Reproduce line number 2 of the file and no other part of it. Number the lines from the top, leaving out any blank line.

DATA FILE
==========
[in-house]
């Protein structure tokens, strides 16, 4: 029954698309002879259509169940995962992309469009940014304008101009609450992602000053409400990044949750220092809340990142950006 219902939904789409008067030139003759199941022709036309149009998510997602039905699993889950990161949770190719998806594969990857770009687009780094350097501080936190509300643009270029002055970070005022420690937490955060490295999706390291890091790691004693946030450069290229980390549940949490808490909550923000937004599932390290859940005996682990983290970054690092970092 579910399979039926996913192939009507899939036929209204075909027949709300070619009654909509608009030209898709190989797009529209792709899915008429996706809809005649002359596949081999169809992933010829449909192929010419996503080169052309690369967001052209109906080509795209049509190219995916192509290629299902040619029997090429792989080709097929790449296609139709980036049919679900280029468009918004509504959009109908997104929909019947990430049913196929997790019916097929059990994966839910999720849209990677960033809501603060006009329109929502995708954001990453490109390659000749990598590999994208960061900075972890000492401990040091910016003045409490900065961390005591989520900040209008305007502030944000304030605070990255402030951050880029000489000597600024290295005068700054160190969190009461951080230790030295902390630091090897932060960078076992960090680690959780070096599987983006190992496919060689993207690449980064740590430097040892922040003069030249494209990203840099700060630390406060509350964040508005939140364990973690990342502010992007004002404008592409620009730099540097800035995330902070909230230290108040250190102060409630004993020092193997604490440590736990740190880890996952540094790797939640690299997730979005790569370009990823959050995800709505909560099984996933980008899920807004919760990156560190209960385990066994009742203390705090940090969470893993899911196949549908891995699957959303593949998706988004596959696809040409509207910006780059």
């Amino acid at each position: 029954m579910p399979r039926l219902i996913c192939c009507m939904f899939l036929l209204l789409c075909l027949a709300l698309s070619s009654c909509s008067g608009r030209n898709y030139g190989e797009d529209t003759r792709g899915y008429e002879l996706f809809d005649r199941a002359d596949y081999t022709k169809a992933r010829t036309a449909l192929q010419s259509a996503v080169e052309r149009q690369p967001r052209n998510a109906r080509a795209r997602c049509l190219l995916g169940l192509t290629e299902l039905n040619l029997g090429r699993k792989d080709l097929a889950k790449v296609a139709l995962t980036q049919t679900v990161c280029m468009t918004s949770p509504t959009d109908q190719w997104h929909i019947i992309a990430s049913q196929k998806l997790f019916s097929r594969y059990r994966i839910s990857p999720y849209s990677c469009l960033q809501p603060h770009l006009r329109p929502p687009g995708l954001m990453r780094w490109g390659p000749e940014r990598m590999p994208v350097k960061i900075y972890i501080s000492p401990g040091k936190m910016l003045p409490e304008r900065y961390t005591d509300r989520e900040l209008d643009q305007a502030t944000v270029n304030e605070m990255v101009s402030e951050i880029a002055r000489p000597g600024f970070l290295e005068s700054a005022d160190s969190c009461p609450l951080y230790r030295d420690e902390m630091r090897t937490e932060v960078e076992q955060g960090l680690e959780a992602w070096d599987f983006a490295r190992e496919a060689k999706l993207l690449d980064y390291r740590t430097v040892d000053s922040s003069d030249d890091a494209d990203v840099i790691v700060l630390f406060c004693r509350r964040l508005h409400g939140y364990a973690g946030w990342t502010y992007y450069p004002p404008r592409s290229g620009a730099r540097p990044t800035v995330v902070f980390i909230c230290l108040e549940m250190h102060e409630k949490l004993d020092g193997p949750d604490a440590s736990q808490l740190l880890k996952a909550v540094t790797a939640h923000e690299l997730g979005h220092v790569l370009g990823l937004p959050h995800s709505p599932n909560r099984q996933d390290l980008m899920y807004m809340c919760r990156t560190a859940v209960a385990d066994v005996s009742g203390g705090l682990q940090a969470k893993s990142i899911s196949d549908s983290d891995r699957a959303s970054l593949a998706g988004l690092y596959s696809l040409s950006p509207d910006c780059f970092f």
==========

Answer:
């Protein structure tokens, strides 16, 4: 029954698309002879259509169940995962992309469009940014304008101009609450992602000053409400990044949750220092809340990142950006 219902939904789409008067030139003759199941022709036309149009998510997602039905699993889950990161949770190719998806594969990857770009687009780094350097501080936190509300643009270029002055970070005022420690937490955060490295999706390291890091790691004693946030450069290229980390549940949490808490909550923000937004599932390290859940005996682990983290970054690092970092 579910399979039926996913192939009507899939036929209204075909027949709300070619009654909509608009030209898709190989797009529209792709899915008429996706809809005649002359596949081999169809992933010829449909192929010419996503080169052309690369967001052209109906080509795209049509190219995916192509290629299902040619029997090429792989080709097929790449296609139709980036049919679900280029468009918004509504959009109908997104929909019947990430049913196929997790019916097929059990994966839910999720849209990677960033809501603060006009329109929502995708954001990453490109390659000749990598590999994208960061900075972890000492401990040091910016003045409490900065961390005591989520900040209008305007502030944000304030605070990255402030951050880029000489000597600024290295005068700054160190969190009461951080230790030295902390630091090897932060960078076992960090680690959780070096599987983006190992496919060689993207690449980064740590430097040892922040003069030249494209990203840099700060630390406060509350964040508005939140364990973690990342502010992007004002404008592409620009730099540097800035995330902070909230230290108040250190102060409630004993020092193997604490440590736990740190880890996952540094790797939640690299997730979005790569370009990823959050995800709505909560099984996933980008899920807004919760990156560190209960385990066994009742203390705090940090969470893993899911196949549908891995699957959303593949998706988004596959696809040409509207910006780059």